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Intel has largely been absent from the high-end SSD market for many years, which has been a real head-scratcher, considering the original X-25M’s dominance back in 2009. That all changes this month with the release of its all-new 730 series SSD. It springs from the loins of its data center SSDs, which use validated NAND and Intel’s enterprise-level controller technology. To emphasize this heritage, Intel isn’t bragging about the drive’s overall speed, but instead notes the drive is rated to handle up to 70GB of writes per day, which is higher than any other SSD on the market by a huge margin. It features capacitors to protect data being written in case of a power outage, which is an unusual but not unprecedented feature on a consumer SSD. Intel also backs the drive with a five-year warranty.
Intel’s new flagship SSD is validated for a whopping 70GB of writes per day.
To create the 730 Series, Intel has basically taken the NAND flash and controller from its data center–oriented S3700 SSD and bumped up the clock and interface speeds. If you recall the “SSD overclocking” demo Intel held at Pax last year, this is the result, though Intel decided against letting consumers overclock the drive. Instead, it did the overclocking at the factory so that the drives could be validated at those speeds. To drive home the point that this is an SSD made for enthusiasts, Intel has even adorned it with a sweet-looking Skulltrail badge.
The drive is a 7mm unit, so it will fit inside an ultrabook, but is available only in 240GB and 480GB capacities. It’s odd that it’s not available in 750GB or higher capacities, but our guess is Intel is afraid of the sky-high sticker price that such a drive would require; the two capacities it’s offering are priced very high at $250 and $490, respectively. The drive features Intel’s 20nm MLC NAND and its own third-generation controller. It’s ditched SandForce, along with all the other SSD makers in the business. One interesting note is that since this is an enterprise drive, it essentially doesn’t have a “low-power state,” so it’s not intended for mobile usage. Also, it consumes 5W under load, which is double the consumption of even a 7,200rpm mobile hard drive.
When we strapped the 730 Series drive to our test bench, we saw results that were a bit slower overall than we expected. It topped the charts in AS SSD, which measures read and write speeds of incompressible data, but the Intel drive was only a smidge faster than most, and not by enough to make it stand out, as they are all very fast. It was a bit slower than average in straight-line sequential read speeds, topping out at 468MB/s for reads and 491MB/s for writes. While this is still plenty fast, it’s a bit short of the 550MB/s Intel claims the drive is capable of, which is totally saturating the SATA 6Gb/s interface.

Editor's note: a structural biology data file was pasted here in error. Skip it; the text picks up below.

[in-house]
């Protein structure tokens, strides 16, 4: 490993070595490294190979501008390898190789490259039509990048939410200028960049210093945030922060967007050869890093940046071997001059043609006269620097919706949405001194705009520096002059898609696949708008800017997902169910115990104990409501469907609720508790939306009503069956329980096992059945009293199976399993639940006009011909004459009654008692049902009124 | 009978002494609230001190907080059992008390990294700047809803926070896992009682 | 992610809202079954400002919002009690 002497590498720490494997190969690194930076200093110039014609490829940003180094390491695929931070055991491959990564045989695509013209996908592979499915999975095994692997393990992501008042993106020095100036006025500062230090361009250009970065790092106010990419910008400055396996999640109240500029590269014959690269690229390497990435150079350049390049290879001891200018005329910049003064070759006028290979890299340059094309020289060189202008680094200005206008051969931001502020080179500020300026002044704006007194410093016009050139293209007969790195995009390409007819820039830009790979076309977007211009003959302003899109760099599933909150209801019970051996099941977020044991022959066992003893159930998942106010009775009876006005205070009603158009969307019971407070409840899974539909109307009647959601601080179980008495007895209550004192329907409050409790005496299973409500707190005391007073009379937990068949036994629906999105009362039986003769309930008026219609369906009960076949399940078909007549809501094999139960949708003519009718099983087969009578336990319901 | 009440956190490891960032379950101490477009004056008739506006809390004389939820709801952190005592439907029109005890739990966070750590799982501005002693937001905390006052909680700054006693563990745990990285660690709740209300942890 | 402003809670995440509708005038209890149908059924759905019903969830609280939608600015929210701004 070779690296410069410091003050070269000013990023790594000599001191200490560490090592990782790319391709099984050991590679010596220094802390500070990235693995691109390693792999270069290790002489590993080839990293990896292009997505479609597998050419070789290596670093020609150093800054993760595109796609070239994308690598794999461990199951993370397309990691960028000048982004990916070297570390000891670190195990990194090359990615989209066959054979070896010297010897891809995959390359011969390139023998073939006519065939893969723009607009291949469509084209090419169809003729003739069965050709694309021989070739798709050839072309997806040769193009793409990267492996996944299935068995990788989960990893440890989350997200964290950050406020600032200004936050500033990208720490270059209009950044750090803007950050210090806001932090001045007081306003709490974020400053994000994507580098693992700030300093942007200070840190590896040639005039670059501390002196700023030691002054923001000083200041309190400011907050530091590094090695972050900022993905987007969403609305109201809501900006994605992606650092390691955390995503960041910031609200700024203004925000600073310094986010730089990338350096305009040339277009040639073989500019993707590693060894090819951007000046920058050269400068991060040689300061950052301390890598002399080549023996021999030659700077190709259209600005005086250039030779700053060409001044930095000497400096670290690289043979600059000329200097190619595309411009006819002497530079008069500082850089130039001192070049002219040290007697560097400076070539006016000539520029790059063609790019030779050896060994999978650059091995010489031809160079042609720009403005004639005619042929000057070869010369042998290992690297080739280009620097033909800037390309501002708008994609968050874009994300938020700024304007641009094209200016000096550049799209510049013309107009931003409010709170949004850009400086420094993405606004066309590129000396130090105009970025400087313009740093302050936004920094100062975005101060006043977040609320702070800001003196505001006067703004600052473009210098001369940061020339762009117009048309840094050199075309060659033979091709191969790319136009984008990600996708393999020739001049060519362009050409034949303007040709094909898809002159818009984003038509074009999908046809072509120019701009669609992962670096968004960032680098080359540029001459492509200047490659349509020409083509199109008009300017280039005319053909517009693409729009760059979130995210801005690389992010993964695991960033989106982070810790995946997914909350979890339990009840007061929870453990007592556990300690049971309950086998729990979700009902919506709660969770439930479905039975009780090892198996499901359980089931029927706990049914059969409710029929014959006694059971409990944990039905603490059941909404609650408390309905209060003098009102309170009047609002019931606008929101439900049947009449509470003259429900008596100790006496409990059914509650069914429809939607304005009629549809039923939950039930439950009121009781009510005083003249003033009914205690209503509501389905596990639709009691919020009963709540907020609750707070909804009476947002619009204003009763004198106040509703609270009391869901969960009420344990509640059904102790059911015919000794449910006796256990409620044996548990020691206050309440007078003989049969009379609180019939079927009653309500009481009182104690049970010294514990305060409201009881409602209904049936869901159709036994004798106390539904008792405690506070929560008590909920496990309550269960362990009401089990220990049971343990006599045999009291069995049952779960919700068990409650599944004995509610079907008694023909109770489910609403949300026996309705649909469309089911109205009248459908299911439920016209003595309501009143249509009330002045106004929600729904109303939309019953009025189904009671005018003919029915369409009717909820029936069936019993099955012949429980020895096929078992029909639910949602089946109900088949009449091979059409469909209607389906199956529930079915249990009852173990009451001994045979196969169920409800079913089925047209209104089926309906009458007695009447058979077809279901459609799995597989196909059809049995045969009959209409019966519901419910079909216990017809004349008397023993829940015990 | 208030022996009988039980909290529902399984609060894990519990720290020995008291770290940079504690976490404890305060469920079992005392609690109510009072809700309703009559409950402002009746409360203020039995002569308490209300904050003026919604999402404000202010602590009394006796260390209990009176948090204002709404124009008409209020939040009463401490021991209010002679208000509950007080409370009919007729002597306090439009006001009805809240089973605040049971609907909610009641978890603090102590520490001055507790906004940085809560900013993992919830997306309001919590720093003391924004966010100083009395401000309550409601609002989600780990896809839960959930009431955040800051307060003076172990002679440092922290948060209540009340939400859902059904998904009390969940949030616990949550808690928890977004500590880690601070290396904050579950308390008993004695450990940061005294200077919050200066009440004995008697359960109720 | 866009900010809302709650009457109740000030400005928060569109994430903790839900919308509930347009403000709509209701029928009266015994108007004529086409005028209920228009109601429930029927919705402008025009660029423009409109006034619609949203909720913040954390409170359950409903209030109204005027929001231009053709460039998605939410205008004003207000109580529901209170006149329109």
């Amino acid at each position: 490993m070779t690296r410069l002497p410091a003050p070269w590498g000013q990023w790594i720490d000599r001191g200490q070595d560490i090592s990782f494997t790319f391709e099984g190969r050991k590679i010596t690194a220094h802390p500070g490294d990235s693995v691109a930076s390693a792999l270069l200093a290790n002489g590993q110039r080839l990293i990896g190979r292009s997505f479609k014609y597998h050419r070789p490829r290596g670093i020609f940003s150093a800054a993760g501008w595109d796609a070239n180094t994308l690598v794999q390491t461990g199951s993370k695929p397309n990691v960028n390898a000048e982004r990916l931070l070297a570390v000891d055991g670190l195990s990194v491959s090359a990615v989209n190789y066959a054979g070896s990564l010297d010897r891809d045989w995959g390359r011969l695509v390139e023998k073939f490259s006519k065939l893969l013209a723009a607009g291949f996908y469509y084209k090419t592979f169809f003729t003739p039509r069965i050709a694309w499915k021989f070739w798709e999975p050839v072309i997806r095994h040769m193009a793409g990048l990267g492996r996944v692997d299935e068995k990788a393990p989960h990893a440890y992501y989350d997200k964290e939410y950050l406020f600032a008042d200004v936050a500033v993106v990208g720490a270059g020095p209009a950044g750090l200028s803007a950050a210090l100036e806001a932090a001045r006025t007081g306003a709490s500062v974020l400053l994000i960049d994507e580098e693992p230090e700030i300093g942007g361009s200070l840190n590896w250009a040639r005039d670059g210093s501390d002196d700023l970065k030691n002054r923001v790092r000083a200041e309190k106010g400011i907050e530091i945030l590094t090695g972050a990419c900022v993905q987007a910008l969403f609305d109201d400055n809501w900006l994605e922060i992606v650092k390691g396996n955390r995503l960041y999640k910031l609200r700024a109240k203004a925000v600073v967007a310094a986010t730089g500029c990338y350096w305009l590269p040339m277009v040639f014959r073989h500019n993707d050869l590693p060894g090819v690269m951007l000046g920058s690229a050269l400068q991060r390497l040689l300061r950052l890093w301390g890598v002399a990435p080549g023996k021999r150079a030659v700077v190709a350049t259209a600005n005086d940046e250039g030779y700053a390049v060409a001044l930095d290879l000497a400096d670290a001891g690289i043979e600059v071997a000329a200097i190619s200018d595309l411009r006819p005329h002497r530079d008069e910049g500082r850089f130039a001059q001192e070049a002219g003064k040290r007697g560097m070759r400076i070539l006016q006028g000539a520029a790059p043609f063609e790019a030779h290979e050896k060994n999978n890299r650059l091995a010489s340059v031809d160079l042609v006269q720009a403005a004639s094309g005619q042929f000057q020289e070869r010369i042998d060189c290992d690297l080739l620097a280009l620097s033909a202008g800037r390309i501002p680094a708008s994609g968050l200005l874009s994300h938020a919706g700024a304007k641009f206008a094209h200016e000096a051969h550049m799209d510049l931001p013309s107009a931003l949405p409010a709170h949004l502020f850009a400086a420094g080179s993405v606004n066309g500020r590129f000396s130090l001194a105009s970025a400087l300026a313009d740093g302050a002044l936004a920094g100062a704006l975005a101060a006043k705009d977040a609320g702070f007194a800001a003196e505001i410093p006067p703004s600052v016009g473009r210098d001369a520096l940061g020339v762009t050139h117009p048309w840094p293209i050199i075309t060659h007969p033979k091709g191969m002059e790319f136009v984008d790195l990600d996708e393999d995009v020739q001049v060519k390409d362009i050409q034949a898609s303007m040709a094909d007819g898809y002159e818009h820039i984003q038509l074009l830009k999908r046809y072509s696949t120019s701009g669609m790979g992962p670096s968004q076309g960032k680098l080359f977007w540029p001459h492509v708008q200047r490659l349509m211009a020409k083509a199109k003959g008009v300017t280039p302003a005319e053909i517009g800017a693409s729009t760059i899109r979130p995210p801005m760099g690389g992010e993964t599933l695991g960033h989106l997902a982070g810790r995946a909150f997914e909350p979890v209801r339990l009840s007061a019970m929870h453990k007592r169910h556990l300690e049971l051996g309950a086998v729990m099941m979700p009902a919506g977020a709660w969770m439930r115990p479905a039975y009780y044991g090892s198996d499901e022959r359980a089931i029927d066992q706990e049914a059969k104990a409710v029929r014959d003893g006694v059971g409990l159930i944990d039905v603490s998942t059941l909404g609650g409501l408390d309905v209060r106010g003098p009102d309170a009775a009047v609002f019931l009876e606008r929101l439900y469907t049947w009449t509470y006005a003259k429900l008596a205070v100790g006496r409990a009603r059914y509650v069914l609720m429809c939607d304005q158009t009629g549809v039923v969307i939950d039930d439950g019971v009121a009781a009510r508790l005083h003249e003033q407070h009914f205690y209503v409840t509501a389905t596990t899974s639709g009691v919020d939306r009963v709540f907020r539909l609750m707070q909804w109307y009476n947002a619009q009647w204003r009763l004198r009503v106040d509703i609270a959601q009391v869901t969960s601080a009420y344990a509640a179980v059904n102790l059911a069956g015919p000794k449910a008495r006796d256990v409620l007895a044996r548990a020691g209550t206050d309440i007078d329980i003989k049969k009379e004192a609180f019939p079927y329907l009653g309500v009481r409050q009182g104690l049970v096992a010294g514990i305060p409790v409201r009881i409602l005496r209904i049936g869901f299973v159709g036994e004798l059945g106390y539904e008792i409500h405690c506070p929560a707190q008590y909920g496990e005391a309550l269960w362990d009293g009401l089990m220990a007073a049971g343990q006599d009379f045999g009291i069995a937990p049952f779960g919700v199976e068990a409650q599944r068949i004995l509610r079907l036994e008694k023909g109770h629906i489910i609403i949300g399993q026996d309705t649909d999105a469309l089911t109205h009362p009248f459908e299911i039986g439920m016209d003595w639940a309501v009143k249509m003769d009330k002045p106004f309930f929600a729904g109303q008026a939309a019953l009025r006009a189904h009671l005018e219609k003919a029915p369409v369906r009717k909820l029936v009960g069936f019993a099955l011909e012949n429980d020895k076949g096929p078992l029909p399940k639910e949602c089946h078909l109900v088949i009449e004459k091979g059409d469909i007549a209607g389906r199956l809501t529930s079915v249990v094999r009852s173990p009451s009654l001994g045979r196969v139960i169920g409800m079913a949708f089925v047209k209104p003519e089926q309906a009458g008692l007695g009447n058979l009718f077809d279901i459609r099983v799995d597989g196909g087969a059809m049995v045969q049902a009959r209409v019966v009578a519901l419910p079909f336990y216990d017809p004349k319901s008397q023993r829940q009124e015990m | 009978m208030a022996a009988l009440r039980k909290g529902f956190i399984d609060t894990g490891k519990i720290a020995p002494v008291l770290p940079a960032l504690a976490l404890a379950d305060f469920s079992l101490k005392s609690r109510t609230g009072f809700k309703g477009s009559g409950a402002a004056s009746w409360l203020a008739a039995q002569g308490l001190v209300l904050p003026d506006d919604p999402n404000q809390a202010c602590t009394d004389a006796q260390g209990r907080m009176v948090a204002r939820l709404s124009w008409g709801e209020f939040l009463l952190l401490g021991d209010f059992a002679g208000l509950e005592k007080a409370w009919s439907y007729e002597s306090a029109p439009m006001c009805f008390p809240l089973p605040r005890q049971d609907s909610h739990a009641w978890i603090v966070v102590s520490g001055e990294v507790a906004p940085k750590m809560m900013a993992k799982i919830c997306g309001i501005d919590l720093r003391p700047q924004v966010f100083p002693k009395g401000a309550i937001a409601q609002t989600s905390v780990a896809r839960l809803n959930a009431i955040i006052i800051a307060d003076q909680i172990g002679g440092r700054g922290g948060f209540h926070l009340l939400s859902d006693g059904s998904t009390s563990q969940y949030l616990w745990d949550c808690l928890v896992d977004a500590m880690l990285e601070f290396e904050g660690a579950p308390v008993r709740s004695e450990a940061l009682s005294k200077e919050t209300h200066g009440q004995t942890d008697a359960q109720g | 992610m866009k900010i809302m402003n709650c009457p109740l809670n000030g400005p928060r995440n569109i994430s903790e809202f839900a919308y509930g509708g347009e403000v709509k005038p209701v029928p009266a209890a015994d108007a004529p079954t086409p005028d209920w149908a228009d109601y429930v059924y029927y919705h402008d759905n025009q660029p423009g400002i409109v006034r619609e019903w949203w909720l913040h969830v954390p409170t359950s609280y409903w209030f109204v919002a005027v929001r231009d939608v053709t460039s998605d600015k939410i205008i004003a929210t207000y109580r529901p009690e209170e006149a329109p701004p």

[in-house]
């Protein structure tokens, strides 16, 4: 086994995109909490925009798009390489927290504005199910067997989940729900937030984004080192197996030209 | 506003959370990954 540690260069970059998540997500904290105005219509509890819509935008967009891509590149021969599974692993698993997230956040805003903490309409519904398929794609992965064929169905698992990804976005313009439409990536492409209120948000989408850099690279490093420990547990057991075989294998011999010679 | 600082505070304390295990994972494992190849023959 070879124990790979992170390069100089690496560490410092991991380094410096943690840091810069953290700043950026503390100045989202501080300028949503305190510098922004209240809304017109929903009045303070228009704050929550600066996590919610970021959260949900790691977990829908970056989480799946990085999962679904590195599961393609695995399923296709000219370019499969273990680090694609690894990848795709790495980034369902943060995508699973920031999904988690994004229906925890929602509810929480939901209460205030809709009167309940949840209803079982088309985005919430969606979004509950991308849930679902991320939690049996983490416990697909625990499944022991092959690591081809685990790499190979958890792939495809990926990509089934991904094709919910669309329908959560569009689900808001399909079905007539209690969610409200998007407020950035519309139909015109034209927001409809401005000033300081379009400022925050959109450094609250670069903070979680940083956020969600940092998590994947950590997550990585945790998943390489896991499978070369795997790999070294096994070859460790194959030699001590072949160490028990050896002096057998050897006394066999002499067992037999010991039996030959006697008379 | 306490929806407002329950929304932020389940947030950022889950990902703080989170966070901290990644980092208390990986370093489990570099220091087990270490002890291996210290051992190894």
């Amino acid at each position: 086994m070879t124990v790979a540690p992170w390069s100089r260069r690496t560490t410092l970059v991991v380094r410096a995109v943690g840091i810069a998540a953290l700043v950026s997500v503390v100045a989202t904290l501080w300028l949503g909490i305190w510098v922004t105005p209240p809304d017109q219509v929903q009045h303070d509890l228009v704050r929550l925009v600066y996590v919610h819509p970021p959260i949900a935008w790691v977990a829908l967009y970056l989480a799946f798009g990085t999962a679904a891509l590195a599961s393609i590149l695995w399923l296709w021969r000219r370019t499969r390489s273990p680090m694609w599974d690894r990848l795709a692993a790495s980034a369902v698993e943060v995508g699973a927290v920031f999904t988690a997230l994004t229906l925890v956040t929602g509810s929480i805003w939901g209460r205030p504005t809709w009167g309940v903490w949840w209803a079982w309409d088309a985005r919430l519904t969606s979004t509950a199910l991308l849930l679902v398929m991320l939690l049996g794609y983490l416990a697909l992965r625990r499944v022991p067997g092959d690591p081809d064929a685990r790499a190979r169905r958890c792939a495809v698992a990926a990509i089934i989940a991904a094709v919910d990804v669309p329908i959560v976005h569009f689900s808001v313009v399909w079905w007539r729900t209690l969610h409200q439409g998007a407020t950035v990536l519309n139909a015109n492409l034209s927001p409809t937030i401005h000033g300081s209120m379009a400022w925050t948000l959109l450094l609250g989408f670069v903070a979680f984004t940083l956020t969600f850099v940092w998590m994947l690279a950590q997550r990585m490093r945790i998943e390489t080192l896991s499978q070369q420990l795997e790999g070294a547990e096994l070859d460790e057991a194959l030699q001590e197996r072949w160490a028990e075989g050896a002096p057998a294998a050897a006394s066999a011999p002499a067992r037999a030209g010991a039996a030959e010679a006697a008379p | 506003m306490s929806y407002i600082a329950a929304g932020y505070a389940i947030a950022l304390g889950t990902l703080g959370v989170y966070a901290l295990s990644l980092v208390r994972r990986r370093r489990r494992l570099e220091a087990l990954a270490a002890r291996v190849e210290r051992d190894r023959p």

It was also oddly slow in the ATTO benchmark, which has a queue depth of four and is a “best case scenario” for most drives. It scored just 373MB/s for 64KB-read speeds, compared to 524MB/s for the Samsung 840 Pro. We ran the test several times to verify, so it’s not an aberration. It placed mid-pack in PCMark Vantage, but was slower than its competition in our real-
world Sony Vegas test, where we write a 20GB uncompressed AVI file to the drive.
Overall, this drive is a bit of a conundrum. We have no doubt it’s reliable, as Intel has always been strong in that regard and this drive is full of safety-oriented features. But is it more reliable than a Samsung 840 Pro for the average consumer? We doubt it, and therefore the drive’s extra-high price tag doesn’t make much sense. If Intel realizes it’s no longer the only game in town and adjusts the price a bit, it’ll be a much more competitive drive, but as it stands, we must give it a so-so verdict of 8.
Five-year warranty; 70GB write/day; fast enough; Intel reliability.
Too expensive; not the fastest; consumes a lot of power.
|Intel 730 Series||Samsung 840 Pro||Sandisk Extreme II||OCZ Vector||Corsair Neutron GTX|
|Controller ||Intel 3rd Gen.||MDX||Marvell 88SS9187||Barefoot 3||LAMD|
|Avg. Sustained Read (MB/s)||468||534||521||502||441|
|Avg. Sustained Write (MB/s)||491||514||484||499||478|
|AS SSD - Compressed Data|
|AS SSD - Compressed Data||515||513||508||507||507|
|Avg. Sustained Write (MB/s)||471||495||473||494||475|
|64KB File Read (MB/s)||373||524||525||511||345|
|64KB File Write (MB/s, 4QD)||468||497||493||480||485|
|4KB Random Write 32QD (IOPS)||78,242||82,297||42,699||83,531||85,375|
|PCMark Vantage x64||49,969||75,205||38,093||75,863||67,426|
|Sony Vegas Pro 9 Write (sec)||442||294||275||314||286|
Best scores are bolded. All tests conducted on our hard-drive test bench, which consists of a Gigabyte Z77X-UP4 motherboard, 3.2GHz Core i5-3470 CPU, 8GB of RAM, Intel 520 Series SSD, and a Cooler Master 450W power supply.